What I object to is another dig, hopefully unintentional, at PERS retirees making big bucks off the citizens of the state of Oregon. It's a popular, unfair and overused mantra.
We are not responsible for what the University of Oregon, or any other employer, chooses to pay its employees. Is it really necessary to use such a poor example of a PERS pension payment in a manner that suggests it makes these kinds of payments on a regular basis?
There are far, far more of us regular folks out here than there are Mike Bellottis.
End fictional personhood
Since the Citizens United Supreme Court ruling of 2010 equated money with speech, the term "corporate personhood" has continued to grow in public awareness.
In Hood River in June, former presidential candidate David Cobb related how corporate personhood came to be and how Move To Amend has been galvanizing communities across the country to pass resolutions and legal ordinances challenging corporate rule.
The movement aims to amend the U.S. Constitution to state that no "fictional persons," only "natural persons," have constitutional human rights.
We all see the signs of corporate rule. The politicians who spend the most money win the office and this money comes from corporations.
Bank foreclosures and evictions sweep the nation. We bailed out the banks, they gave bonuses to their top executives and we got sold out.
The proposal for a major increase in coal trains through the Gorge is another example of corporate greed. Foreign corporations want to transport American coal through the Gorge and western ports to Asia, at dirt-cheap prices. They would put foreign profits above our health and environment.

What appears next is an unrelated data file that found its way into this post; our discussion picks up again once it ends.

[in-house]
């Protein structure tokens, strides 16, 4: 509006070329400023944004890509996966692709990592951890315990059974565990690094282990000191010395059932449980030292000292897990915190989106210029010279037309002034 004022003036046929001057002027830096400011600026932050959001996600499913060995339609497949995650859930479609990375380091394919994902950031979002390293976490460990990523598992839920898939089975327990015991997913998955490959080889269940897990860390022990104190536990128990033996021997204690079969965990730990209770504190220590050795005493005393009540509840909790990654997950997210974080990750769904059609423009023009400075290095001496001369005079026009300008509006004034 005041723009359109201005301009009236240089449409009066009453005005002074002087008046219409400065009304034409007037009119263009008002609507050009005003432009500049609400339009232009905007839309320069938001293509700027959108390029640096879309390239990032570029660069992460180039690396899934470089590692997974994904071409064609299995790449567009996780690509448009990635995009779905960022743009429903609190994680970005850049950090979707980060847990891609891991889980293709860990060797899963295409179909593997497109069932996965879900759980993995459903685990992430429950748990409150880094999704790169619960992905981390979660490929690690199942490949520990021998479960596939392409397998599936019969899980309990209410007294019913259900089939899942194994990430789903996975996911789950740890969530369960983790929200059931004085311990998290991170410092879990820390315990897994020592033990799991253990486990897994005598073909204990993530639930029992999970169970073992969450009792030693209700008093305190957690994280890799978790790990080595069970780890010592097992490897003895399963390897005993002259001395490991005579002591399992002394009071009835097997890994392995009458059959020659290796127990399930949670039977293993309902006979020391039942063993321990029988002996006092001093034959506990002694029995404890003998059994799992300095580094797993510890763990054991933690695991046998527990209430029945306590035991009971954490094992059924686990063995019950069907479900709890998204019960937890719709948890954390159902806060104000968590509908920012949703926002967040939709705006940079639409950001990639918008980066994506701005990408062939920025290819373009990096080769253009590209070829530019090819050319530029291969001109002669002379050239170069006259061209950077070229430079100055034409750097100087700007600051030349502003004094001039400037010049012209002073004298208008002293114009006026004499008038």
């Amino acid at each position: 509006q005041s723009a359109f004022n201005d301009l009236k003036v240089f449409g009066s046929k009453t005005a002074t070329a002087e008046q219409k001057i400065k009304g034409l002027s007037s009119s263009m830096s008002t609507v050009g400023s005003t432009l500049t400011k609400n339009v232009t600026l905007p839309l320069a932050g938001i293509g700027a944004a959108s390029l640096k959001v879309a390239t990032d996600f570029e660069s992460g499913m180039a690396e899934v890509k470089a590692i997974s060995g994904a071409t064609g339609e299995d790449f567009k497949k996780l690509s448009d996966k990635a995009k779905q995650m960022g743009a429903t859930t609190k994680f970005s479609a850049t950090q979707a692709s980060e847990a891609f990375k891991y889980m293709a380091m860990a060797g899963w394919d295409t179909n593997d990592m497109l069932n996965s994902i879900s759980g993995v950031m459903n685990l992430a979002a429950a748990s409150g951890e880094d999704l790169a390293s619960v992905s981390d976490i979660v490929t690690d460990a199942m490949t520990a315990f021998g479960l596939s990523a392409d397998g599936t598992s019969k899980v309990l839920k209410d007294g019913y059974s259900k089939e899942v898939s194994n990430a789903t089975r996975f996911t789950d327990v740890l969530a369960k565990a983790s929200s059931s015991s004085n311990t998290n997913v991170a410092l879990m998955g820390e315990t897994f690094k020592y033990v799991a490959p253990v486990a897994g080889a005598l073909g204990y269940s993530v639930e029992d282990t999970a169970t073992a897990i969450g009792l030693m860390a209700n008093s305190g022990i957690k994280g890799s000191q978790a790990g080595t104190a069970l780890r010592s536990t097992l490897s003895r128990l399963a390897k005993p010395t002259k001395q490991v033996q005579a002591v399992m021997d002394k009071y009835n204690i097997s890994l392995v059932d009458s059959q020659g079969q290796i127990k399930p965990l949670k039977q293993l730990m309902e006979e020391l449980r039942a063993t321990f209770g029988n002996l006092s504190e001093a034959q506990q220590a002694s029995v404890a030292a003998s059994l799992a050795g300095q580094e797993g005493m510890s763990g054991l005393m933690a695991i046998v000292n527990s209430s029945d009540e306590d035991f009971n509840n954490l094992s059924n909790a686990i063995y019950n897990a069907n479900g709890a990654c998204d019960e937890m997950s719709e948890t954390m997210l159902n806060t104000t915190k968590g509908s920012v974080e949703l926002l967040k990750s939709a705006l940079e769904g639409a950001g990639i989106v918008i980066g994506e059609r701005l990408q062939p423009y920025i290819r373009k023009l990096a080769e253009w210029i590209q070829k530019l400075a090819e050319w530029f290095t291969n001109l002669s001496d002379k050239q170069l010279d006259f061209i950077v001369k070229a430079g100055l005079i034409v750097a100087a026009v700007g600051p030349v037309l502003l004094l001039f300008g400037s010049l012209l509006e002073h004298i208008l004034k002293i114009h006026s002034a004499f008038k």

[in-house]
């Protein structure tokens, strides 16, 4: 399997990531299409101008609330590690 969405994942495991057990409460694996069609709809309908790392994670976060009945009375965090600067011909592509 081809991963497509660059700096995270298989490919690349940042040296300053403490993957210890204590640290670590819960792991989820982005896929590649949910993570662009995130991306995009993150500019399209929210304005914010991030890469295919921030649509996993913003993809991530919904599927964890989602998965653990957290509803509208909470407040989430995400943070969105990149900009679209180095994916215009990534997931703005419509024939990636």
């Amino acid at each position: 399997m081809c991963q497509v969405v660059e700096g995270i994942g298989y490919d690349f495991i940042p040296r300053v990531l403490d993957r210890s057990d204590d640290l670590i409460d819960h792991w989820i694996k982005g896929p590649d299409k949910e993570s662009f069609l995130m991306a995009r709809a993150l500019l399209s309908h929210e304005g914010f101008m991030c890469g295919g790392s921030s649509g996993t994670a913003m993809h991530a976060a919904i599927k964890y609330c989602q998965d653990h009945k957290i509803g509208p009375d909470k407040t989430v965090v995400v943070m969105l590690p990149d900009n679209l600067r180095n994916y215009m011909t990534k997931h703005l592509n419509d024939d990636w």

Giant multinational corporations like Walmart have outsourced millions of jobs. These big-box stores act as if they are above the laws of nations and localities. They exploit the world's poor and the environment and put countless small businesses out of business.
Occupiers in big cities across the country have been pepper-sprayed, evicted and imprisoned for asserting their First Amendment rights as per their convictions. Campers in lines outside giant big-box stores waiting to give money to these superstores for super sales have received no such treatment.
When will this end? When enough of us across the entire country get angry and focused enough to turn the tide and revoke corporate personhood, we will begin to rebuild our democracy.
Occupy the Gorge passes the torch from Mosier to Hood River for another all-ages camp in Jackson Park this weekend. Lively camp discussions on what we can do to end corporate personhood will continue.
And on Monday, speaker, educator, writer and activist Paul Cienfuegos will host a workshop (Hood River County Library at 7 p.m.) on corporate constitutional rights and what we can all do to reclaim our human rights.